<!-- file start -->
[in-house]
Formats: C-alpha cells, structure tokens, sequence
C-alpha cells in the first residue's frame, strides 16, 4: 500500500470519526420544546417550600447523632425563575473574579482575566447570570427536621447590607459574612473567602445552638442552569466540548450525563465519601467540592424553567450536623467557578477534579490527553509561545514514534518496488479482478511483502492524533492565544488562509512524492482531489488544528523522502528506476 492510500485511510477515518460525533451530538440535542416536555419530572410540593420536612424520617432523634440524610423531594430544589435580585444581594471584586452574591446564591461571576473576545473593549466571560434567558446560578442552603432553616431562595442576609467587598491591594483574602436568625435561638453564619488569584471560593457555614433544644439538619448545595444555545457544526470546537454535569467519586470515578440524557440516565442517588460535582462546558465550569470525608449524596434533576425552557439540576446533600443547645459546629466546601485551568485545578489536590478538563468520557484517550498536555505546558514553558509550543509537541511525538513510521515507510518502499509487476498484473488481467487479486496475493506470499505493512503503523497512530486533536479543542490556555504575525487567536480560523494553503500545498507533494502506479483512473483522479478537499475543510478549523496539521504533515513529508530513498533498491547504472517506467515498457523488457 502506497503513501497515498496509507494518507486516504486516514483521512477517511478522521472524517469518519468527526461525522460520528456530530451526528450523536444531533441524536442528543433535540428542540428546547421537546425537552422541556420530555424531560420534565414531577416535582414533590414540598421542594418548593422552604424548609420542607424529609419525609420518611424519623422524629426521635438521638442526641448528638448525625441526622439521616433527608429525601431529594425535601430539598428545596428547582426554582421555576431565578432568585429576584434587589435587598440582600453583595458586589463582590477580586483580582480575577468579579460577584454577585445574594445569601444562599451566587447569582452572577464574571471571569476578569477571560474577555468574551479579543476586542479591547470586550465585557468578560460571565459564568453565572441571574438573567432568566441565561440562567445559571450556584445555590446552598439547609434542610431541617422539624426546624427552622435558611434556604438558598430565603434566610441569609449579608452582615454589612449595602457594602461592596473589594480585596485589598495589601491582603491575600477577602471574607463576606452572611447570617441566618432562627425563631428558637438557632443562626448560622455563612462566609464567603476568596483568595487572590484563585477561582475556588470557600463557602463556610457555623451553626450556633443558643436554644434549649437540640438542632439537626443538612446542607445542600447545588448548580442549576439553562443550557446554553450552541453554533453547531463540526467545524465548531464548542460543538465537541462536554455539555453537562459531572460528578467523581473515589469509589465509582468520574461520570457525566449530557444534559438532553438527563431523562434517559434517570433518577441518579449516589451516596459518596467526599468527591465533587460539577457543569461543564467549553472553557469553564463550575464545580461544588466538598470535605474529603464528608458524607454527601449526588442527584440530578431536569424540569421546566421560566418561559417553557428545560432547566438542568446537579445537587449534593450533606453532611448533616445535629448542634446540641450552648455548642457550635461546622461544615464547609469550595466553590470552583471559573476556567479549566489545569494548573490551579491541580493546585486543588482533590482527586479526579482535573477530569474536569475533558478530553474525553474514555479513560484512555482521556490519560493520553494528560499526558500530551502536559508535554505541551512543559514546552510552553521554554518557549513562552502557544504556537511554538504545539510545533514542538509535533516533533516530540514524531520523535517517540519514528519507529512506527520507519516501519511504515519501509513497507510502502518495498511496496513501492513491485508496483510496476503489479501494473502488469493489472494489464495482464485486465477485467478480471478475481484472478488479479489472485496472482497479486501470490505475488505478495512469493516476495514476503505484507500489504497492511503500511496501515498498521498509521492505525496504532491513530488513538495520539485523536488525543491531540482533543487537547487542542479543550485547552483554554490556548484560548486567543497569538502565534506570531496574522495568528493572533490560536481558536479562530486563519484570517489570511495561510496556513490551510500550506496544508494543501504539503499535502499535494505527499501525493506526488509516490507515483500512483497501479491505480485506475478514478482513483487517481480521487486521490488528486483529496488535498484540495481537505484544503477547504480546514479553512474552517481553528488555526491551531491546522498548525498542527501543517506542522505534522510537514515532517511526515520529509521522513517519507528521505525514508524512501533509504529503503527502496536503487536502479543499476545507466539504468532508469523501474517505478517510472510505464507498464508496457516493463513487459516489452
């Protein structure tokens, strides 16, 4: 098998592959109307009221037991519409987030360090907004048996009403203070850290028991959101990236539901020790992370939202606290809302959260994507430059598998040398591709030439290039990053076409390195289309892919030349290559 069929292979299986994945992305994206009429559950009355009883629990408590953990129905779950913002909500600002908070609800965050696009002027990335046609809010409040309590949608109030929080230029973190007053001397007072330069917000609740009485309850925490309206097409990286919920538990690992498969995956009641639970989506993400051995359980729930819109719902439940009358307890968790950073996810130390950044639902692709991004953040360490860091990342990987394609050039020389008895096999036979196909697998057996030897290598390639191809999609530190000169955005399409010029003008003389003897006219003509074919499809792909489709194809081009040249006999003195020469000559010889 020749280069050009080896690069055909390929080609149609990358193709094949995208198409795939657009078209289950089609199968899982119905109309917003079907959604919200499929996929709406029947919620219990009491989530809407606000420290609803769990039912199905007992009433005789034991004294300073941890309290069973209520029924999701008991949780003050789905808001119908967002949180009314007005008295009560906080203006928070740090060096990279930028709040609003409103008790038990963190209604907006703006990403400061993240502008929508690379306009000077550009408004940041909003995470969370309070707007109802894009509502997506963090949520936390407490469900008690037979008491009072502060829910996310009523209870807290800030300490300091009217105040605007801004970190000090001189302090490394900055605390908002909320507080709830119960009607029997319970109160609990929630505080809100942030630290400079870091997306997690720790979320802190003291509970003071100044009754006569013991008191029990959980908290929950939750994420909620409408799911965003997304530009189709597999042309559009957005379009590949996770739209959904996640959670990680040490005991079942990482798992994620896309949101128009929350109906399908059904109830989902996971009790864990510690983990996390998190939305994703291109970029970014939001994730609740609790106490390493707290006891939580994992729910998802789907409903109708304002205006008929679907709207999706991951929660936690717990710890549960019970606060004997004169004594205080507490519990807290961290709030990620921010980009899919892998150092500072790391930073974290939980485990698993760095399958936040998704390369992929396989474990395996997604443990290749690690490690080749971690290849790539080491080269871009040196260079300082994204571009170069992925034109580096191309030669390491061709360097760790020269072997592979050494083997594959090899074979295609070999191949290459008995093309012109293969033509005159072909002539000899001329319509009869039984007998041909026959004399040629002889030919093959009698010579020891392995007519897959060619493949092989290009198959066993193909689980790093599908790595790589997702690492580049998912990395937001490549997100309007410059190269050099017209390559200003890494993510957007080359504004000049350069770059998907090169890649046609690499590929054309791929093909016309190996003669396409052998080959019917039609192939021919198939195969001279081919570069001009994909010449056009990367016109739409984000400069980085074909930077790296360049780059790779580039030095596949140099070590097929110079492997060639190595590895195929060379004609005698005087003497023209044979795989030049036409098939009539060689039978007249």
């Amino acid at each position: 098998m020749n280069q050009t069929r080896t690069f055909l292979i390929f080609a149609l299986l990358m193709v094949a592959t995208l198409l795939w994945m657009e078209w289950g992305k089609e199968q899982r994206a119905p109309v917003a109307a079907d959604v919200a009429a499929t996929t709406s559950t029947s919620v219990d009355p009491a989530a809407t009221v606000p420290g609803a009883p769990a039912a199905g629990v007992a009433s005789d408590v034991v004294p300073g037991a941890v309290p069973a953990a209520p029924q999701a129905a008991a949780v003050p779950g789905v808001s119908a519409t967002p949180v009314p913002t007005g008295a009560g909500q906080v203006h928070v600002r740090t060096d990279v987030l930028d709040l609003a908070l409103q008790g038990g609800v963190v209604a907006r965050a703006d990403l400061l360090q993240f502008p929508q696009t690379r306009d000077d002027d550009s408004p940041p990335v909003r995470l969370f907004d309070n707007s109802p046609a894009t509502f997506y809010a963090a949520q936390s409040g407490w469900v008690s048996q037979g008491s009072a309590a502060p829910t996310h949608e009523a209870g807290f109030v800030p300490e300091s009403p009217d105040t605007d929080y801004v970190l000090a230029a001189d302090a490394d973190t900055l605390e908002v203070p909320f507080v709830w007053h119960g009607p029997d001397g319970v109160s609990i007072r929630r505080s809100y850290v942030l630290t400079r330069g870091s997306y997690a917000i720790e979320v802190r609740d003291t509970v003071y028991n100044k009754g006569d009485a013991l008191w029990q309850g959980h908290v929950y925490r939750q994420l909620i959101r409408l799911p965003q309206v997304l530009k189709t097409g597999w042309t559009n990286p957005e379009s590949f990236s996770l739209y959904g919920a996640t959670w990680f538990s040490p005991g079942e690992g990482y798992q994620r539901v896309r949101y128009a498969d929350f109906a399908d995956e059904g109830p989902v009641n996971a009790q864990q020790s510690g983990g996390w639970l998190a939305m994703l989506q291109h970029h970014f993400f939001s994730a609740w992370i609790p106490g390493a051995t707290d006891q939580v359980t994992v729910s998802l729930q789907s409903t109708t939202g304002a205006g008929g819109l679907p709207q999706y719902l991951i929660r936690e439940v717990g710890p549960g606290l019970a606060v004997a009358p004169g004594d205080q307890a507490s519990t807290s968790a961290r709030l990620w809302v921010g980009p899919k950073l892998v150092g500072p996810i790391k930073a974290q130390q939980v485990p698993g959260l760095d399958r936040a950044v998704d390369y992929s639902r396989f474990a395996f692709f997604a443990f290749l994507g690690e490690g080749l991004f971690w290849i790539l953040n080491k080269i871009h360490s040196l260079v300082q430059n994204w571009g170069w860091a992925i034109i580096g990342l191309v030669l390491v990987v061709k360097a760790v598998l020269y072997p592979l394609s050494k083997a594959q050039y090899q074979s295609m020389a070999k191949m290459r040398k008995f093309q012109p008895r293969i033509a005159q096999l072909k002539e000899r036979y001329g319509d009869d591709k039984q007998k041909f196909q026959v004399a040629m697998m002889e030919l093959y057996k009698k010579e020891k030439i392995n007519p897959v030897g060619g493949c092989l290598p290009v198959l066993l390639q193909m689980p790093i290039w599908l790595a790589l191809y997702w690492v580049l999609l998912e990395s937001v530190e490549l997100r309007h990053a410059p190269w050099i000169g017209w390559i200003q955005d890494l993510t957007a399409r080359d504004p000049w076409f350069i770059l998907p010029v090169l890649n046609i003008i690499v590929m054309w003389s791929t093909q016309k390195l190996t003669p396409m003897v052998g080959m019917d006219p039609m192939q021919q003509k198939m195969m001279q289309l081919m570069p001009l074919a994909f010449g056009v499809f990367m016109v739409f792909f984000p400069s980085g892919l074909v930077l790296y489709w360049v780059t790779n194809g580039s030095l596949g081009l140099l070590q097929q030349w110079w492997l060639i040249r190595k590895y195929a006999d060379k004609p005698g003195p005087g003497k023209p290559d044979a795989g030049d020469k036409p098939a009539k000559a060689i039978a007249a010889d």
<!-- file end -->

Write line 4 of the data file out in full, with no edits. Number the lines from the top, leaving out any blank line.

């Protein structure tokens, strides 16, 4: 098998592959109307009221037991519409987030360090907004048996009403203070850290028991959101990236539901020790992370939202606290809302959260994507430059598998040398591709030439290039990053076409390195289309892919030349290559 069929292979299986994945992305994206009429559950009355009883629990408590953990129905779950913002909500600002908070609800965050696009002027990335046609809010409040309590949608109030929080230029973190007053001397007072330069917000609740009485309850925490309206097409990286919920538990690992498969995956009641639970989506993400051995359980729930819109719902439940009358307890968790950073996810130390950044639902692709991004953040360490860091990342990987394609050039020389008895096999036979196909697998057996030897290598390639191809999609530190000169955005399409010029003008003389003897006219003509074919499809792909489709194809081009040249006999003195020469000559010889 020749280069050009080896690069055909390929080609149609990358193709094949995208198409795939657009078209289950089609199968899982119905109309917003079907959604919200499929996929709406029947919620219990009491989530809407606000420290609803769990039912199905007992009433005789034991004294300073941890309290069973209520029924999701008991949780003050789905808001119908967002949180009314007005008295009560906080203006928070740090060096990279930028709040609003409103008790038990963190209604907006703006990403400061993240502008929508690379306009000077550009408004940041909003995470969370309070707007109802894009509502997506963090949520936390407490469900008690037979008491009072502060829910996310009523209870807290800030300490300091009217105040605007801004970190000090001189302090490394900055605390908002909320507080709830119960009607029997319970109160609990929630505080809100942030630290400079870091997306997690720790979320802190003291509970003071100044009754006569013991008191029990959980908290929950939750994420909620409408799911965003997304530009189709597999042309559009957005379009590949996770739209959904996640959670990680040490005991079942990482798992994620896309949101128009929350109906399908059904109830989902996971009790864990510690983990996390998190939305994703291109970029970014939001994730609740609790106490390493707290006891939580994992729910998802789907409903109708304002205006008929679907709207999706991951929660936690717990710890549960019970606060004997004169004594205080507490519990807290961290709030990620921010980009899919892998150092500072790391930073974290939980485990698993760095399958936040998704390369992929396989474990395996997604443990290749690690490690080749971690290849790539080491080269871009040196260079300082994204571009170069992925034109580096191309030669390491061709360097760790020269072997592979050494083997594959090899074979295609070999191949290459008995093309012109293969033509005159072909002539000899001329319509009869039984007998041909026959004399040629002889030919093959009698010579020891392995007519897959060619493949092989290009198959066993193909689980790093599908790595790589997702690492580049998912990395937001490549997100309007410059190269050099017209390559200003890494993510957007080359504004000049350069770059998907090169890649046609690499590929054309791929093909016309190996003669396409052998080959019917039609192939021919198939195969001279081919570069001009994909010449056009990367016109739409984000400069980085074909930077790296360049780059790779580039030095596949140099070590097929110079492997060639190595590895195929060379004609005698005087003497023209044979795989030049036409098939009539060689039978007249």